AAPS Comments on Federal Register notice of 1/18/05 Regarding Interim Policy Statement on the dispensing of controlled substances for the treatment of pain.
March 21, 2005
DEA Headquarters, Deputy Administrator
Re: Docket No. DEA-261N
The Association of American Physicians and Surgeons is a nonprofit professional association, founded in 1943, that represents thousands of practicing physicians in all specialties in all states, who care for millions of Americans.
Many of our members are now reluctant to prescribe controlled substances, especially for chronic "benign" (non-cancer) pain, out of fear of unwarranted investigation and prosecution. All Americans are, as a result, at risk of suffering unnecessary pain, often so severe as to preclude work or normal activity and even to lead to suicide.
We believe that the standard of care should be the Oath of Hippocrates: "I will prescribe regimen for the good of my patients according to my ability and my judgment and never do harm to anyone." If physicians are constrained from exercising their professional discretion out of fear of punishment, they cannot act as physicians. Increasingly, they are refraining from prescribing controlled substances even when they believe the prescriptions to be warranted, in their professional judgment.
Physicians will be paying far greater attention to the actions of the DEA and prosecutors than to mere words, especially after previous guidance (the "Frequently Asked Questions") was summarily withdrawn.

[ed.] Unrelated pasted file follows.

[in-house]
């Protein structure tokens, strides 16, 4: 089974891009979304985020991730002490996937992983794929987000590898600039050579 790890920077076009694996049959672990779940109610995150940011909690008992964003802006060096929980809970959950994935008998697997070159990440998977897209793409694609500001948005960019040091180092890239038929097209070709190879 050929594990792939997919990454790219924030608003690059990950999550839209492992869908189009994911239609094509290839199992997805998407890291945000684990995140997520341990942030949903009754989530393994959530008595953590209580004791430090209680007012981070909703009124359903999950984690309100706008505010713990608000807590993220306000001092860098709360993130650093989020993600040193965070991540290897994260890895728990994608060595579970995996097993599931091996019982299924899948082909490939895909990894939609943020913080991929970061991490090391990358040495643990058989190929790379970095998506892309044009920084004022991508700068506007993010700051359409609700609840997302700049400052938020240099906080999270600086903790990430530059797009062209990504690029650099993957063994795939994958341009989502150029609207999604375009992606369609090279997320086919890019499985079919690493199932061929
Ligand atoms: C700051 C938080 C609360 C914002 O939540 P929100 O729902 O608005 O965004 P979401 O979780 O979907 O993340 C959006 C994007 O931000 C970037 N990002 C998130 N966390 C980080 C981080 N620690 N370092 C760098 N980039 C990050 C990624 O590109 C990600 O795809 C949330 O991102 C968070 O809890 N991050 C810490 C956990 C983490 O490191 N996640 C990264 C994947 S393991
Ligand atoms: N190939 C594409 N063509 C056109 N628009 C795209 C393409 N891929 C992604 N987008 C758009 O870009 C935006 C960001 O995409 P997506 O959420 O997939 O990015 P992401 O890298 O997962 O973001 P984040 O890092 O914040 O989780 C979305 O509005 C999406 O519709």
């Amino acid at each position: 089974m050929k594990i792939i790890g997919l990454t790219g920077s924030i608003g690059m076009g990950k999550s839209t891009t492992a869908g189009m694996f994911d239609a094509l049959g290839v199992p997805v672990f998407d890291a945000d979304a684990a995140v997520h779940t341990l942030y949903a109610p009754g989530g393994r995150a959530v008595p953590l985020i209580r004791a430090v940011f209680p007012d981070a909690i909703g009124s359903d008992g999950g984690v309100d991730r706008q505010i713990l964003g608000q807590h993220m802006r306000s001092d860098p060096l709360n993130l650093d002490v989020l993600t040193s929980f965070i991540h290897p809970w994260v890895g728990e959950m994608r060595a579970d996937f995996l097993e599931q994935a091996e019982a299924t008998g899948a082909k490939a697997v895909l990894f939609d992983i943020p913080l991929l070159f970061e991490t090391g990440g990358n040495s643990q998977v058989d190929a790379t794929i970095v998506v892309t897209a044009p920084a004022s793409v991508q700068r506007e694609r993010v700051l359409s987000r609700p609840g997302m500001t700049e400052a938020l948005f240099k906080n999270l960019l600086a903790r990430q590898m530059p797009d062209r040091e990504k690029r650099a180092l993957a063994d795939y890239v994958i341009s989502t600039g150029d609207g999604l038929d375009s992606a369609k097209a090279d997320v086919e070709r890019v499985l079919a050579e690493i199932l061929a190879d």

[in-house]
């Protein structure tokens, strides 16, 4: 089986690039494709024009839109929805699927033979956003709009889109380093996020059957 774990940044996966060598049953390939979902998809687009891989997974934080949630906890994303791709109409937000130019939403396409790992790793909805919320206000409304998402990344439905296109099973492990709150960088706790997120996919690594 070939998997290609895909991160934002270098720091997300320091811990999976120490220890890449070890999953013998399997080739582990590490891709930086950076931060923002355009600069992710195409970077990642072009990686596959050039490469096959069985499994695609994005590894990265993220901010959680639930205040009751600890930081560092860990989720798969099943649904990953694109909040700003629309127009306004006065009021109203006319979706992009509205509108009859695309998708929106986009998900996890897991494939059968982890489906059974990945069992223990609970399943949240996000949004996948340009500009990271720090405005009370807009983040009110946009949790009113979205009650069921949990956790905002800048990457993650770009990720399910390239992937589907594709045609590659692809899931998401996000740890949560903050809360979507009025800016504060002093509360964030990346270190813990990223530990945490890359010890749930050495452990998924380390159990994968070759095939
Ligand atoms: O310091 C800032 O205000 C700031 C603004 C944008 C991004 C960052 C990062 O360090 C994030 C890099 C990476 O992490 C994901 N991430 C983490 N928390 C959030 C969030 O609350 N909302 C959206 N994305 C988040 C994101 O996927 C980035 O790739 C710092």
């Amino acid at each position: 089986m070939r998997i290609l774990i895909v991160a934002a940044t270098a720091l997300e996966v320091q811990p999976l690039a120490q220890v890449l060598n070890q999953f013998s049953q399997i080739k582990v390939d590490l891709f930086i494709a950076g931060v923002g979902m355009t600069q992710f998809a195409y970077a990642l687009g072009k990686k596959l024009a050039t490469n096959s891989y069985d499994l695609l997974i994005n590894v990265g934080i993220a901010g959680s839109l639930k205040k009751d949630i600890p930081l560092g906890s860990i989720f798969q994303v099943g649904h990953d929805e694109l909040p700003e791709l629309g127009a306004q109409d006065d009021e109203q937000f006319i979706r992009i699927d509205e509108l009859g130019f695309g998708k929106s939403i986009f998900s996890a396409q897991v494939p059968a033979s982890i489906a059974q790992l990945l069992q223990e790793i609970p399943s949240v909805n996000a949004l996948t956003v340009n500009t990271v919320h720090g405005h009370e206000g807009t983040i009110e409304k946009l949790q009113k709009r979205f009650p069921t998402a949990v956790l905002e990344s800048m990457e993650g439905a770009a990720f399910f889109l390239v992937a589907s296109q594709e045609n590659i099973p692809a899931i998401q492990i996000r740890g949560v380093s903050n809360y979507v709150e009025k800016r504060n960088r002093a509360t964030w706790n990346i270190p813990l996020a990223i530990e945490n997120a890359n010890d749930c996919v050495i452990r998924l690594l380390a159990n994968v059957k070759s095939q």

We suggest that the federal government demonstrate its commitment to the following policies, in order to restore Americans' ability to receive adequate pain treatment:
1. Good-faith prescribing should never be the cause of criminal actions. Bad faith (not just bad judgment) must be proved beyond a reasonable doubt. All convictions in which this defense was not allowed should be reconsidered, and such prosecutions dropped.
2. Perjured testimony must not be allowed. Convictions based on testimony shown to be false should be reconsidered, and such prosecutions dropped. Defendants deserve, at a minimum, a new trial that is not tainted by prejudicial false testimony.
3. Substandard care is not evidence of criminal intent. Expert testimony pertaining to the alleged "standard of care" should be inadmissible in a criminal case. Such testimony is relevant only in a civil context and is prejudicial in a criminal trial. Convictions that relied on such evidence should be reconsidered, and such prosecutions dropped.
4. Physicians who have a valid DEA registration are not "drug dealers." They have met government standards and ongoing requirements that qualify them to write legal prescriptions. The "usual course of medical practice" involves appointment books, records of each patient and each prescription, a medical office supervised by state licensure authorities, and a telephone listing. The "usual course of medical practice" has no codified requirements for physical examinations or other procedures, and sets no limits on dosage, number of patients seen, length of visits, or number of pills. Thus, laws that were designed for clandestine traffic by unlicensed dealers—such as those pertaining to quantities of a substance—are inapplicable. Convictions and sentences based on such laws should be reconsidered, and such prosecutions dropped.